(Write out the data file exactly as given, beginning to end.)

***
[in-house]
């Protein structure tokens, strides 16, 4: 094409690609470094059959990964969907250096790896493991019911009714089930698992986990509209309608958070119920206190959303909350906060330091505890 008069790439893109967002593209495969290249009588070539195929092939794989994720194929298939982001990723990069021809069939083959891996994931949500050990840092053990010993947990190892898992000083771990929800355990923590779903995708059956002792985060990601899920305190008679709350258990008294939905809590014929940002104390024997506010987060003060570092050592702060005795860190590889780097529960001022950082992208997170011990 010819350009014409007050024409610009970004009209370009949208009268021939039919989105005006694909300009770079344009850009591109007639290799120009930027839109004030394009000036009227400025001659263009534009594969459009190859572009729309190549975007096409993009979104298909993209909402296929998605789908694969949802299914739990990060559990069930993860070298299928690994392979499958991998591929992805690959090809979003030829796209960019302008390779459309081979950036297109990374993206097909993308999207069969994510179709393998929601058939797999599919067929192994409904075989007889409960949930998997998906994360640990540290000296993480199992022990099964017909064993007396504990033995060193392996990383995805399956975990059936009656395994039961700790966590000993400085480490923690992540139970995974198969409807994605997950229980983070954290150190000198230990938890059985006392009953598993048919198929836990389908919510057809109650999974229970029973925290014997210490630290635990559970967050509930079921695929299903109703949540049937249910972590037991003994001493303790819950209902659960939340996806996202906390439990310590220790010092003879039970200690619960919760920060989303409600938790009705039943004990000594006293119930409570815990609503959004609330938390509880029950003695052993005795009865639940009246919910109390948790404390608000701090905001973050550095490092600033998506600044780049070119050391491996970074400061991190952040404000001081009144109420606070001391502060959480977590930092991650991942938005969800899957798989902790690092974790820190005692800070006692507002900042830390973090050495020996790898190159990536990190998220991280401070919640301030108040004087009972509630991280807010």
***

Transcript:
[in-house]
């Protein structure tokens, strides 16, 4: 094409690609470094059959990964969907250096790896493991019911009714089930698992986990509209309608958070119920206190959303909350906060330091505890 008069790439893109967002593209495969290249009588070539195929092939794989994720194929298939982001990723990069021809069939083959891996994931949500050990840092053990010993947990190892898992000083771990929800355990923590779903995708059956002792985060990601899920305190008679709350258990008294939905809590014929940002104390024997506010987060003060570092050592702060005795860190590889780097529960001022950082992208997170011990 010819350009014409007050024409610009970004009209370009949208009268021939039919989105005006694909300009770079344009850009591109007639290799120009930027839109004030394009000036009227400025001659263009534009594969459009190859572009729309190549975007096409993009979104298909993209909402296929998605789908694969949802299914739990990060559990069930993860070298299928690994392979499958991998591929992805690959090809979003030829796209960019302008390779459309081979950036297109990374993206097909993308999207069969994510179709393998929601058939797999599919067929192994409904075989007889409960949930998997998906994360640990540290000296993480199992022990099964017909064993007396504990033995060193392996990383995805399956975990059936009656395994039961700790966590000993400085480490923690992540139970995974198969409807994605997950229980983070954290150190000198230990938890059985006392009953598993048919198929836990389908919510057809109650999974229970029973925290014997210490630290635990559970967050509930079921695929299903109703949540049937249910972590037991003994001493303790819950209902659960939340996806996202906390439990310590220790010092003879039970200690619960919760920060989303409600938790009705039943004990000594006293119930409570815990609503959004609330938390509880029950003695052993005795009865639940009246919910109390948790404390608000701090905001973050550095490092600033998506600044780049070119050391491996970074400061991190952040404000001081009144109420606070001391502060959480977590930092991650991942938005969800899957798989902790690092974790820190005692800070006692507002900042830390973090050495020996790898190159990536990190998220991280401070919640301030108040004087009972509630991280807010």